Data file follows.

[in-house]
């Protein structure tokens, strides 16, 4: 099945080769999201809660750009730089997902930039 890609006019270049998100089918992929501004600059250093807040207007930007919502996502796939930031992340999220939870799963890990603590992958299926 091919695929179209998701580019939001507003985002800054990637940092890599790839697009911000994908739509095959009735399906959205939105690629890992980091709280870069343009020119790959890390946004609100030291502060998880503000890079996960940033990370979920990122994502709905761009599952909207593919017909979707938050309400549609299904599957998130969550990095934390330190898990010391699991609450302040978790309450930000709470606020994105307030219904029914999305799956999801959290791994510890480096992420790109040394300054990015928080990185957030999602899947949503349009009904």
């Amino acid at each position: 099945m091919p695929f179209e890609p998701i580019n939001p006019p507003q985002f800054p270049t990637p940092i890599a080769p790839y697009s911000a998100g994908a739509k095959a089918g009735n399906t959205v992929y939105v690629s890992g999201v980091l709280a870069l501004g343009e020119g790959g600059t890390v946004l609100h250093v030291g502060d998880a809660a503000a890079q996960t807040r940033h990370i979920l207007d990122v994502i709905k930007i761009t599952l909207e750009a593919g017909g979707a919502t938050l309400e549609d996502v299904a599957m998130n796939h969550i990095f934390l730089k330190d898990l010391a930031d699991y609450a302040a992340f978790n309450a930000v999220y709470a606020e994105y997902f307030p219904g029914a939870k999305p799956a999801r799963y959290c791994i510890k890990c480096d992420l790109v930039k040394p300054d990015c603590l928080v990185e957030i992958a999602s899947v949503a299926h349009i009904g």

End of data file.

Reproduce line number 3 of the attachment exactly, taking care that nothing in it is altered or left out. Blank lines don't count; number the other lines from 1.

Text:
């Amino acid at each position: 099945m091919p695929f179209e890609p998701i580019n939001p006019p507003q985002f800054p270049t990637p940092i890599a080769p790839y697009s911000a998100g994908a739509k095959a089918g009735n399906t959205v992929y939105v690629s890992g999201v980091l709280a870069l501004g343009e020119g790959g600059t890390v946004l609100h250093v030291g502060d998880a809660a503000a890079q996960t807040r940033h990370i979920l207007d990122v994502i709905k930007i761009t599952l909207e750009a593919g017909g979707a919502t938050l309400e549609d996502v299904a599957m998130n796939h969550i990095f934390l730089k330190d898990l010391a930031d699991y609450a302040a992340f978790n309450a930000v999220y709470a606020e994105y997902f307030p219904g029914a939870k999305p799956a999801r799963y959290c791994i510890k890990c480096d992420l790109v930039k040394p300054d990015c603590l928080v990185e957030i992958a999602s899947v949503a299926h349009i009904g």